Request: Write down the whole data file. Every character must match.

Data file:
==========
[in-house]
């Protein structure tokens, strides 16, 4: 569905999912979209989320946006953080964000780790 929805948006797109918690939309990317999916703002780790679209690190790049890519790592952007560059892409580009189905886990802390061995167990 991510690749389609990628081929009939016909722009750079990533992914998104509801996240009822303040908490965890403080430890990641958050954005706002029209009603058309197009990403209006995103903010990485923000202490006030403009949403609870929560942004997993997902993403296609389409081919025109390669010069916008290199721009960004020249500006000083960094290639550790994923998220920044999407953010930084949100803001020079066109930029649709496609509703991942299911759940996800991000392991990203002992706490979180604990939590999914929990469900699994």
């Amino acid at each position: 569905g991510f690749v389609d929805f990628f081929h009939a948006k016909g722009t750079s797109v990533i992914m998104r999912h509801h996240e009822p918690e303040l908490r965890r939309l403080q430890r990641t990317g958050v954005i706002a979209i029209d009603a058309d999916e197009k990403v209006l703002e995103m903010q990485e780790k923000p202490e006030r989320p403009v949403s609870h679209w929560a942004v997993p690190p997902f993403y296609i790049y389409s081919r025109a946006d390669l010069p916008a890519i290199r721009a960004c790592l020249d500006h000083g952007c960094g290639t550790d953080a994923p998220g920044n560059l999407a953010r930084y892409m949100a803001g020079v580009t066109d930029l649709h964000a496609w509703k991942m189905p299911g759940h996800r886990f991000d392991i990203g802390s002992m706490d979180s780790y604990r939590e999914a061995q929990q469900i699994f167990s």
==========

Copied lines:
[in-house]
């Protein structure tokens, strides 16, 4: 569905999912979209989320946006953080964000780790 929805948006797109918690939309990317999916703002780790679209690190790049890519790592952007560059892409580009189905886990802390061995167990 991510690749389609990628081929009939016909722009750079990533992914998104509801996240009822303040908490965890403080430890990641958050954005706002029209009603058309197009990403209006995103903010990485923000202490006030403009949403609870929560942004997993997902993403296609389409081919025109390669010069916008290199721009960004020249500006000083960094290639550790994923998220920044999407953010930084949100803001020079066109930029649709496609509703991942299911759940996800991000392991990203002992706490979180604990939590999914929990469900699994």
């Amino acid at each position: 569905g991510f690749v389609d929805f990628f081929h009939a948006k016909g722009t750079s797109v990533i992914m998104r999912h509801h996240e009822p918690e303040l908490r965890r939309l403080q430890r990641t990317g958050v954005i706002a979209i029209d009603a058309d999916e197009k990403v209006l703002e995103m903010q990485e780790k923000p202490e006030r989320p403009v949403s609870h679209w929560a942004v997993p690190p997902f993403y296609i790049y389409s081919r025109a946006d390669l010069p916008a890519i290199r721009a960004c790592l020249d500006h000083g952007c960094g290639t550790d953080a994923p998220g920044n560059l999407a953010r930084y892409m949100a803001g020079v580009t066109d930029l649709h964000a496609w509703k991942m189905p299911g759940h996800r886990f991000d392991i990203g802390s002992m706490d979180s780790y604990r939590e999914a061995q929990q469900i699994f167990s």